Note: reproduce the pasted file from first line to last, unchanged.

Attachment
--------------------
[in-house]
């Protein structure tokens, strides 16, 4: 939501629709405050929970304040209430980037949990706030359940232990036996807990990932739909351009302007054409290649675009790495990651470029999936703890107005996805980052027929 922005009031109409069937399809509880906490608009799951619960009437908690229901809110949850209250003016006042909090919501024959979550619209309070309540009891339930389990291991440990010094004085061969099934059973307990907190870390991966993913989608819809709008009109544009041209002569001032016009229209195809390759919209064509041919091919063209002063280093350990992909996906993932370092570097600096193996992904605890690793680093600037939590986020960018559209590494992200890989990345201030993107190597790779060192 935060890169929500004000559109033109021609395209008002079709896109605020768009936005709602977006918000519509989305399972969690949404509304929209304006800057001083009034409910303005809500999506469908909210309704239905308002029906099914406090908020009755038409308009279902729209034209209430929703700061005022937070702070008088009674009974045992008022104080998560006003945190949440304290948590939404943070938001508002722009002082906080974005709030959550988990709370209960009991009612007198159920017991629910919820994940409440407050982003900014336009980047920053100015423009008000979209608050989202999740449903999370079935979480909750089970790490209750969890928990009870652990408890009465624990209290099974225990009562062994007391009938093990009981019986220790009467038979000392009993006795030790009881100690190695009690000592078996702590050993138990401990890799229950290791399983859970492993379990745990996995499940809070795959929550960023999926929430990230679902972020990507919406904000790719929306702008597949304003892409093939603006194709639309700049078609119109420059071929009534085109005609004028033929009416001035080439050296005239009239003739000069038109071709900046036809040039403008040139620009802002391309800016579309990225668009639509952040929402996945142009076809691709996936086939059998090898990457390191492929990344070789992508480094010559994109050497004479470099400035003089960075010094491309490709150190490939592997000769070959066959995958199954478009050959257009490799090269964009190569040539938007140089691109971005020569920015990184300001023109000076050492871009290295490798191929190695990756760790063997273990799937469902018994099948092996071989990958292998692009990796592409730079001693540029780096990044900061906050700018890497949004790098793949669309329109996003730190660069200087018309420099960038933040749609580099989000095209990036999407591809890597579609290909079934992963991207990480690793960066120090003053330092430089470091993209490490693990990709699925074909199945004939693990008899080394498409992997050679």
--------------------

[in-house]
């Protein structure tokens, strides 16, 4: 939501629709405050929970304040209430980037949990706030359940232990036996807990990932739909351009302007054409290649675009790495990651470029999936703890107005996805980052027929 922005009031109409069937399809509880906490608009799951619960009437908690229901809110949850209250003016006042909090919501024959979550619209309070309540009891339930389990291991440990010094004085061969099934059973307990907190870390991966993913989608819809709008009109544009041209002569001032016009229209195809390759919209064509041919091919063209002063280093350990992909996906993932370092570097600096193996992904605890690793680093600037939590986020960018559209590494992200890989990345201030993107190597790779060192 935060890169929500004000559109033109021609395209008002079709896109605020768009936005709602977006918000519509989305399972969690949404509304929209304006800057001083009034409910303005809500999506469908909210309704239905308002029906099914406090908020009755038409308009279902729209034209209430929703700061005022937070702070008088009674009974045992008022104080998560006003945190949440304290948590939404943070938001508002722009002082906080974005709030959550988990709370209960009991009612007198159920017991629910919820994940409440407050982003900014336009980047920053100015423009008000979209608050989202999740449903999370079935979480909750089970790490209750969890928990009870652990408890009465624990209290099974225990009562062994007391009938093990009981019986220790009467038979000392009993006795030790009881100690190695009690000592078996702590050993138990401990890799229950290791399983859970492993379990745990996995499940809070795959929550960023999926929430990230679902972020990507919406904000790719929306702008597949304003892409093939603006194709639309700049078609119109420059071929009534085109005609004028033929009416001035080439050296005239009239003739000069038109071709900046036809040039403008040139620009802002391309800016579309990225668009639509952040929402996945142009076809691709996936086939059998090898990457390191492929990344070789992508480094010559994109050497004479470099400035003089960075010094491309490709150190490939592997000769070959066959995958199954478009050959257009490799090269964009190569040539938007140089691109971005020569920015990184300001023109000076050492871009290295490798191929190695990756760790063997273990799937469902018994099948092996071989990958292998692009990796592409730079001693540029780096990044900061906050700018890497949004790098793949669309329109996003730190660069200087018309420099960038933040749609580099989000095209990036999407591809890597579609290909079934992963991207990480690793960066120090003053330092430089470091993209490490693990990709699925074909199945004939693990008899080394498409992997050679």